25 June 2008

Post-Colonial Sour Grapes

I can't believe I'm the only person who is sick to the back teeth with the wall-to-wall coverage of the non-election in Zimbabwe. Now don't get me wrong. I am as opposed as the next left-wing greenie with an over-active conscience to the beatings and oppression of the people of that country. But are they really worse than similar treatment meted out to the peoples who suffer under other dictators in other poor countries the world over? So why this particular focus on one African country of 13 million people?

There are two reasons we hear so much about Zimbabwe. The first is that it is a colony we didn't want to let go and the powers that be in this nation appear to still be resentful about that. The second is that the BBC, specifically, has been excluded from the country and can't get over the snubbing. Neither of these are good bases on which to decide the daily news agenda.

We have now reached the bizarre situation where we are asked to celebrate the fact that China - that well-known bastion of democratic rights and freedoms - has supported a UN Security Council motion condemning the lack of freedom and fairness in the Zimbabwean electoral process.

Zimbabwe is not playing by our rules and is therefore paying the price of economic sabotage. The land redistribution is not fair - the land goes to Mugabe's supporters - but it is politically right. If it were to succeed this would be noticed by landless black farmers in neighbouring South Africa.

For my part, whenever I hear another news item about Zimbabwe - it is even invading the sports news now - I wonder what news is being masked by this. What is happening in secret rooms where the powerful of the global capitalist economy make the rules we all have to live by. What are they stitching up to allow this corrupt and rickety system to go staggering on, enabling them to continue to profit at our expense?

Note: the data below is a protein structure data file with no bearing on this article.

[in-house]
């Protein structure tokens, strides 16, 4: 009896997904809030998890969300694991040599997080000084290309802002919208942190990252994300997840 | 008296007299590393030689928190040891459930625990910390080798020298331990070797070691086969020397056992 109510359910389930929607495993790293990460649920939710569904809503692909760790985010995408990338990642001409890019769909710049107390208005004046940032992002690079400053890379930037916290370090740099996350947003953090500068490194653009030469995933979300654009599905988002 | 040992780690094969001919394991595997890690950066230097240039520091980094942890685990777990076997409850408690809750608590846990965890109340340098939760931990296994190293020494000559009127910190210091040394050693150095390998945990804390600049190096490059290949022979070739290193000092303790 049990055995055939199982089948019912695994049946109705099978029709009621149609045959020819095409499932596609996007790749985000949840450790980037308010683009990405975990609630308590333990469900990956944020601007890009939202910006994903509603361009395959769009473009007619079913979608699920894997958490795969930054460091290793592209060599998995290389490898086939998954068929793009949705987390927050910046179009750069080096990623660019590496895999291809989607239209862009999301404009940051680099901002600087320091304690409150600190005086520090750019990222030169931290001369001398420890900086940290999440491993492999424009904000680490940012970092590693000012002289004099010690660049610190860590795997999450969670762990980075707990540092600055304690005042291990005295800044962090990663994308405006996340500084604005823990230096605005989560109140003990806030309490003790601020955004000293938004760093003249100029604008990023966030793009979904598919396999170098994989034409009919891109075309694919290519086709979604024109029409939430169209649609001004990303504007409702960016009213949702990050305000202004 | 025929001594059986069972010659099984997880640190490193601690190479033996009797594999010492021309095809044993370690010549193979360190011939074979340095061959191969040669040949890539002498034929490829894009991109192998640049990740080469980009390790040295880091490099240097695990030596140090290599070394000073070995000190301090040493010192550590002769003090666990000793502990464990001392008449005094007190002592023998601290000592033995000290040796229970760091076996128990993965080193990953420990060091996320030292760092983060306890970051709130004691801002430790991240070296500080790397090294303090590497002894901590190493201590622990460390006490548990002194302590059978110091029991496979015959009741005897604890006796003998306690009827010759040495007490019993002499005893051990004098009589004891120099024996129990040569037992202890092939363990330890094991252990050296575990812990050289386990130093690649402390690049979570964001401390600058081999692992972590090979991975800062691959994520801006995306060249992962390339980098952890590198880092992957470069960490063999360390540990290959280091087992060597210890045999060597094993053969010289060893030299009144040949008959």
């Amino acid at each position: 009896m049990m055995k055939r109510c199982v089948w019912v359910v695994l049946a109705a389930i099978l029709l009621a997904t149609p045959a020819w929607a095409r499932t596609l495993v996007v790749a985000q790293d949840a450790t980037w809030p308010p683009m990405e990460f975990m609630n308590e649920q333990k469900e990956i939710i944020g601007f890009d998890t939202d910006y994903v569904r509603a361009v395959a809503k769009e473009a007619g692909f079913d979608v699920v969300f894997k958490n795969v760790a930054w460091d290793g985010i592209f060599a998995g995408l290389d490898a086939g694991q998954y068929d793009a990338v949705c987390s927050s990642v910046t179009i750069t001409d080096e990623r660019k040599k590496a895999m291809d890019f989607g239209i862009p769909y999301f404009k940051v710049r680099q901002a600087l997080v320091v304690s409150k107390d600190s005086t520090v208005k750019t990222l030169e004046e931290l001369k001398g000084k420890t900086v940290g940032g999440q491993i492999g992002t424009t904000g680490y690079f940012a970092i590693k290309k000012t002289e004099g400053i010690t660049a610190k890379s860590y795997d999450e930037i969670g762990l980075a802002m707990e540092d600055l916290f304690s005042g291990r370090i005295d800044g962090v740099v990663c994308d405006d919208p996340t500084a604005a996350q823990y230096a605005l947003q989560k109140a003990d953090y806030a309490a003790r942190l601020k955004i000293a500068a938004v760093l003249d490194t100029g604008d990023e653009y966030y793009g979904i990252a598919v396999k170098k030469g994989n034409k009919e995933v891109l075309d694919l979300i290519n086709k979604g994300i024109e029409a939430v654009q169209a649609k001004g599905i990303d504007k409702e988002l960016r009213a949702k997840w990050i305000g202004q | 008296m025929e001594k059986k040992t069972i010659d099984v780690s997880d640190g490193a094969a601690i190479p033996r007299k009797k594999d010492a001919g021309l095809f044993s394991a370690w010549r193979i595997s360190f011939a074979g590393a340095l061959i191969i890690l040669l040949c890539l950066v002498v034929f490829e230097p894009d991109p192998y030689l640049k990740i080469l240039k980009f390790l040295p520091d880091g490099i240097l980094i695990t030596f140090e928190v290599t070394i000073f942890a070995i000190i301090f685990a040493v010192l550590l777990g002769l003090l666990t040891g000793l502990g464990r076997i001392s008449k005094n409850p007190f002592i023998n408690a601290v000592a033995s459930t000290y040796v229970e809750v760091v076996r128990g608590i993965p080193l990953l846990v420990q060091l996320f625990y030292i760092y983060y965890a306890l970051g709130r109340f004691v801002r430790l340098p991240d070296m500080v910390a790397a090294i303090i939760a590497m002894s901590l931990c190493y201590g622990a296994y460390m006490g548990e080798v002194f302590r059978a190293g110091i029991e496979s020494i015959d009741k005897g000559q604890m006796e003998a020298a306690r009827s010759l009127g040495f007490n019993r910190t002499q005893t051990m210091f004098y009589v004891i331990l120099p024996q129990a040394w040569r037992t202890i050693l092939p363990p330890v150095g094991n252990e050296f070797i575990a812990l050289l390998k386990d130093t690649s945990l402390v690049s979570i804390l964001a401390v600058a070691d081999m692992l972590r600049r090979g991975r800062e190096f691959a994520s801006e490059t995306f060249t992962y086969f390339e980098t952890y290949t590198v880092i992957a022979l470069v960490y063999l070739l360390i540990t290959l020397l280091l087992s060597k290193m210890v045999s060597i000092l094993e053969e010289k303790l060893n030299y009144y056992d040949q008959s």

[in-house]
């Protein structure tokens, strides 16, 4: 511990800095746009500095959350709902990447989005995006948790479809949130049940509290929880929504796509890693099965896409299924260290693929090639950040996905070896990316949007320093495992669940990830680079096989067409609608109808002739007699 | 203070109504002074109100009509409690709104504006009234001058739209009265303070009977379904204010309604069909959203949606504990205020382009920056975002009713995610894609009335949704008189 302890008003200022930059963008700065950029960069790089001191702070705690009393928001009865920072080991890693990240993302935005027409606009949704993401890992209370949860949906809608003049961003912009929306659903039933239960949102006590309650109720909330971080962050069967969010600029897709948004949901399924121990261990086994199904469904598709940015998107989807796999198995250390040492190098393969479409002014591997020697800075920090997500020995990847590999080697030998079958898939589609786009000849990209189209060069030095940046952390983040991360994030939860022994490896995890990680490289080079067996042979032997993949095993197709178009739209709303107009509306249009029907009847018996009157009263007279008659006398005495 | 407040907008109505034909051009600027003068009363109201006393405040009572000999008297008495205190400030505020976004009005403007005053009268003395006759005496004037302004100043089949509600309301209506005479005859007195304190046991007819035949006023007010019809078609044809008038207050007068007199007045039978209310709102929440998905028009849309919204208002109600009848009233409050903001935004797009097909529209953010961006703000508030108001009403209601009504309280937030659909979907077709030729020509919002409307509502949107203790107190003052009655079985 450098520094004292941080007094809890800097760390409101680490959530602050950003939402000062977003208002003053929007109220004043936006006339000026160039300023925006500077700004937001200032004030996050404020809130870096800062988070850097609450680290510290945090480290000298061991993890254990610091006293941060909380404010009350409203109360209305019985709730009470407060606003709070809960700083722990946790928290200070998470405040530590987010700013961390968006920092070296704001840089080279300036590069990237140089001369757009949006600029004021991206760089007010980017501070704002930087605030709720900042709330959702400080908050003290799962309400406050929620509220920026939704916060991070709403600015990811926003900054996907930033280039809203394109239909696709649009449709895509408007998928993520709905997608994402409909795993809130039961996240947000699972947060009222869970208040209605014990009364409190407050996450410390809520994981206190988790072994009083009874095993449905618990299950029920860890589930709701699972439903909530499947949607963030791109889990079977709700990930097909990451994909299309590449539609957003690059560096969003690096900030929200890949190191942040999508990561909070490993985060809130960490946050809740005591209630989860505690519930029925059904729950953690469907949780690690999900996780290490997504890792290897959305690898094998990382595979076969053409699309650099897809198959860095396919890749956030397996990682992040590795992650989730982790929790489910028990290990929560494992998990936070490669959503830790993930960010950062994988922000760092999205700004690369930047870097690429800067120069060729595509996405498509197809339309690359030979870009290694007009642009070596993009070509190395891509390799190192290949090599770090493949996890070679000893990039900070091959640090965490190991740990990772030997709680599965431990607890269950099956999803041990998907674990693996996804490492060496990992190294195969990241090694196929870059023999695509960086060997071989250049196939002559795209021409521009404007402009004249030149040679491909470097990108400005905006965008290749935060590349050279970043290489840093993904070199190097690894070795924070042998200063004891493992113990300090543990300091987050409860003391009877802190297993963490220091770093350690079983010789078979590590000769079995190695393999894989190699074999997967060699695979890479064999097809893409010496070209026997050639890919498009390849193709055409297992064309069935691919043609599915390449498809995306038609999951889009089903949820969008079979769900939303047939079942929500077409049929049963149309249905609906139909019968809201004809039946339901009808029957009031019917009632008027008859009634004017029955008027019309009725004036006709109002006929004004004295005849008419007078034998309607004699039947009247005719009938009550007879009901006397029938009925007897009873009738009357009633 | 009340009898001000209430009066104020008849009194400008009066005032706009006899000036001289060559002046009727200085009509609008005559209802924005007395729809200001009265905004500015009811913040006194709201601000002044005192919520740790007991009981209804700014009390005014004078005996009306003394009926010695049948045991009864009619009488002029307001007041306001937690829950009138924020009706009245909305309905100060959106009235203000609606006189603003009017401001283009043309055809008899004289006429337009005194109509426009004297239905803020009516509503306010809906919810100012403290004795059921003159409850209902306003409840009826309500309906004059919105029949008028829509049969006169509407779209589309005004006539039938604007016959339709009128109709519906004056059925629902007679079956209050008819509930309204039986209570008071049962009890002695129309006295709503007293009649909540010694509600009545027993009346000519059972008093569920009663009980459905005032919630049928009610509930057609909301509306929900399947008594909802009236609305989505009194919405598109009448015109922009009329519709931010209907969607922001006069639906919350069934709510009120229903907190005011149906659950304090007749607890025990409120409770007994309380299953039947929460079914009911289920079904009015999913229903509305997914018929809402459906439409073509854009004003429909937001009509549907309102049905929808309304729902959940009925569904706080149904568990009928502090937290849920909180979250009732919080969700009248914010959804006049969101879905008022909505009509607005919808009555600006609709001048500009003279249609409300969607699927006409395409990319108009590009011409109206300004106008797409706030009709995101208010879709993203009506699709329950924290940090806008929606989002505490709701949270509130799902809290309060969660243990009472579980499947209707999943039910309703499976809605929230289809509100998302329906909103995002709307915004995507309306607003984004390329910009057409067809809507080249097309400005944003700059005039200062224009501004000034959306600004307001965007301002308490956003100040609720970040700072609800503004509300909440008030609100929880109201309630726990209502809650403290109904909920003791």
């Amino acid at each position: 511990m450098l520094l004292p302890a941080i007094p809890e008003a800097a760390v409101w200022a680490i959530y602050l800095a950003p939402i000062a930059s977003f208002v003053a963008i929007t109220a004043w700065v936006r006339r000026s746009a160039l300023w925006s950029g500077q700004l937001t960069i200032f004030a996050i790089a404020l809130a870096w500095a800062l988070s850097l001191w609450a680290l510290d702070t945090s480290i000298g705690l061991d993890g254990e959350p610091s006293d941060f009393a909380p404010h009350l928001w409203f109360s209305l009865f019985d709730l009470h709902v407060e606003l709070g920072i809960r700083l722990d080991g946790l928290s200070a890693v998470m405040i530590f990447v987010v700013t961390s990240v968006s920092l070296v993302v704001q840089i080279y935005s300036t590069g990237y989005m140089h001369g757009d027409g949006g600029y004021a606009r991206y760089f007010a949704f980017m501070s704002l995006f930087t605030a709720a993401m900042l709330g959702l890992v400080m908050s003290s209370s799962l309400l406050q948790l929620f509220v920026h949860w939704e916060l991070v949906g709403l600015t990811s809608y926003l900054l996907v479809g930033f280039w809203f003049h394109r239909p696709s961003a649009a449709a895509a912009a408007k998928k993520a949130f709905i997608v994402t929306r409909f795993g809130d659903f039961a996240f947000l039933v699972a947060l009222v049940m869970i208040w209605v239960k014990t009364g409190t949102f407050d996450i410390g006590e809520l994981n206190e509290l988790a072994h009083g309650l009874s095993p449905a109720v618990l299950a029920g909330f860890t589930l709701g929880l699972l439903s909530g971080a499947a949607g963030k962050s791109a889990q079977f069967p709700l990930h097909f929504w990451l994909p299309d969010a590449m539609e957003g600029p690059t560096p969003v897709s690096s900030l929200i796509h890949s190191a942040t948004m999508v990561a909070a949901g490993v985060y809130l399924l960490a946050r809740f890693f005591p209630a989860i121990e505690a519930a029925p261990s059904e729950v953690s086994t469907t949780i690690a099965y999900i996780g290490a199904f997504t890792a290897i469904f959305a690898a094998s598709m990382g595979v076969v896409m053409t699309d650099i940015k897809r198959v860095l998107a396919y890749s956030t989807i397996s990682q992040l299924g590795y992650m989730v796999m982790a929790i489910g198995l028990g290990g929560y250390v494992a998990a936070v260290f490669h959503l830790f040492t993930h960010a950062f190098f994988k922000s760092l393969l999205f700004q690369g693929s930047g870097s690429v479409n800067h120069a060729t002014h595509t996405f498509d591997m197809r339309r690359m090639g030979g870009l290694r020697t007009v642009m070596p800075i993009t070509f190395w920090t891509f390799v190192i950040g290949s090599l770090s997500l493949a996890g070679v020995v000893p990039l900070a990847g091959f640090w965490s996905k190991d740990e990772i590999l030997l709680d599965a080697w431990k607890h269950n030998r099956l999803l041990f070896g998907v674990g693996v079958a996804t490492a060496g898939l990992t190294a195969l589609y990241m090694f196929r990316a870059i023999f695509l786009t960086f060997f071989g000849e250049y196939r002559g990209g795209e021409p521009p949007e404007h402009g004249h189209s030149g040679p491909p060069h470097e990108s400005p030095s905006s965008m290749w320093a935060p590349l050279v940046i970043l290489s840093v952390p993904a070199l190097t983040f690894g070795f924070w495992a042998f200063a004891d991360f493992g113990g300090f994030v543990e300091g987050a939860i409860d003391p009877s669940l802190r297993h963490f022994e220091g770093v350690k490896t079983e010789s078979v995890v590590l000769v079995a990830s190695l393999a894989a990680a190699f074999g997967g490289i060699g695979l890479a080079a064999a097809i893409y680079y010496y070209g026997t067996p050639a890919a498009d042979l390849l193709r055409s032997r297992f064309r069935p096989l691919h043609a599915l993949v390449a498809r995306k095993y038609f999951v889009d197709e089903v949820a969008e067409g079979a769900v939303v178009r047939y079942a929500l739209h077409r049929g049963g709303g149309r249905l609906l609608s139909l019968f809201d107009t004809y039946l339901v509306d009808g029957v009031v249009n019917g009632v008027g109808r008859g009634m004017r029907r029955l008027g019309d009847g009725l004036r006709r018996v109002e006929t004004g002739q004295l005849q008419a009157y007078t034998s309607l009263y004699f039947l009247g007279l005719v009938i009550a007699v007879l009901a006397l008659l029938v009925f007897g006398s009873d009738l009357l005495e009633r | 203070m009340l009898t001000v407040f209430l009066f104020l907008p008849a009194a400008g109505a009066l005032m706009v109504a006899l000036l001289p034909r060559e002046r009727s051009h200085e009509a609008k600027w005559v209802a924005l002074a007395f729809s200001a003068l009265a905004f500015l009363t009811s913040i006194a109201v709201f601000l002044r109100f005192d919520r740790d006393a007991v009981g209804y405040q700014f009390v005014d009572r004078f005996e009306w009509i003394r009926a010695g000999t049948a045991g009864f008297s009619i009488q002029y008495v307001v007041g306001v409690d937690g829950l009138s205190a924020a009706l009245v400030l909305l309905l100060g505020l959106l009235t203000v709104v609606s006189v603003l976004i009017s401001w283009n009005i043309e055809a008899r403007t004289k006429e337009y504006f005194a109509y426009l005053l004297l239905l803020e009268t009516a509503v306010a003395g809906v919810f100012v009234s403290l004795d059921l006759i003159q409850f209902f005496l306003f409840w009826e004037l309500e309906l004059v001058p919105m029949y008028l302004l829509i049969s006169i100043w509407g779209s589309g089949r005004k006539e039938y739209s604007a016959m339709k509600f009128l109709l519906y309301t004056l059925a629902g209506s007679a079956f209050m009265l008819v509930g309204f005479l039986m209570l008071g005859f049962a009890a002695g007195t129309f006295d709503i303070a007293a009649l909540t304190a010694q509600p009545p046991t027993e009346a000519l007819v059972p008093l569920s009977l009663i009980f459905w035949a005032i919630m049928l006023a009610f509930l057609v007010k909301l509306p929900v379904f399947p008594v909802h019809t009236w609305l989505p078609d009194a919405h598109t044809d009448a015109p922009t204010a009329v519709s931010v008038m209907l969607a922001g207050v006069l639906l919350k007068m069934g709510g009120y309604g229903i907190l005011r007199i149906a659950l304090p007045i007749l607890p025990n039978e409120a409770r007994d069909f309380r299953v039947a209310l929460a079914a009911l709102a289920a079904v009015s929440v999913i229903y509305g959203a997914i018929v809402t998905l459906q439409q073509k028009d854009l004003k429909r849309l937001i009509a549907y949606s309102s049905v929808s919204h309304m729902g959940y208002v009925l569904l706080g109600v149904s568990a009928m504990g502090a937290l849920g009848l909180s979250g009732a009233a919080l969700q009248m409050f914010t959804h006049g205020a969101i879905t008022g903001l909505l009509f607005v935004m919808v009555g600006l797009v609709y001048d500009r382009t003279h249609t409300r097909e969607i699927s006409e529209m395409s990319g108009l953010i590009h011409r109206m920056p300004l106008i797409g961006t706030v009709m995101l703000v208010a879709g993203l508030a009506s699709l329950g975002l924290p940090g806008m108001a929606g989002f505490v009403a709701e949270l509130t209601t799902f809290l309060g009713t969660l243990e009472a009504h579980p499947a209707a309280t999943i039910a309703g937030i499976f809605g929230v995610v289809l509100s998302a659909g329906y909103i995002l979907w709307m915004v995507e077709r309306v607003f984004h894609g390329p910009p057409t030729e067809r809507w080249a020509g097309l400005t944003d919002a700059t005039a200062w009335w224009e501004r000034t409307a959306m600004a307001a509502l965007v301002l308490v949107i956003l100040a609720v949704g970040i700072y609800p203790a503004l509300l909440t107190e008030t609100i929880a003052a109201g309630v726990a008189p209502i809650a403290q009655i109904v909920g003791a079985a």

It isn't news that the news isn't really news any more. You can now only learn about world affairs by reading between the lines. By the time news about Zimbabwe fades into the background we will know that the new financial regime we will be required to live under - without any chance to vote for it - has been established.


  1. In what sense didn't we want to let it go?

    I thought that Rhodesia, as was, illegally declared unilateral independence in the 60s because Britain was pushing it towards independence with more rights for black Africans than the racist white settlers were prepared to accept. Is there any evidence that the UK wanted anything other than to get shot of it? Most other British colonies in Africa became independent in the 1960s, to the sound of heartfelt relief in Whitehall, after all.

    Is your theory that UDI was some kind of devious ruse?

  2. Ok - Clarence - thanks for your correction. Could it be, then, that the Foreign Office is miffed that Mugabe didn't live up to expectations? Either way I don't think this detracts from my basic point that we are being distracted from thinking about our own democracy. This morning's today programme spent 20 minutes discussing Zimbabwe as the main item after the 8 o'clock news, followed by a mere three-minute funny slot on the Henley by-election.

  3. The reason why we seem to pay so much attention, i think, is how quickly it has fallen from a nation that was able to support it self, where the life expectancy was relatively high and for all purposes appeared to be a functioning country to the state where it is now. Where you're going to be lucky if you make it past 40, where there has been a total collapse of the economy based upon one man desire for power. And when Mugabe goes around bullzozing 100,000 peoples home intot he ground because they failed to vote for him, it tends to gather some attention.
    I think those things combined makes it a pretty far reaching story. Sure half of Africa isn't much better but 8 years ago they were still just as bad while Zimbabwe wasn't.

    Combined with what you said about it being an ex-colony makes it of interest, I'm sure the French pay much more attention to West Africa than we do in the UK. Ivory Coast hardly gets a mention but thats pretty big news in France.

    Anyways thats my 2 cents why Zimbabwe gets so much coverage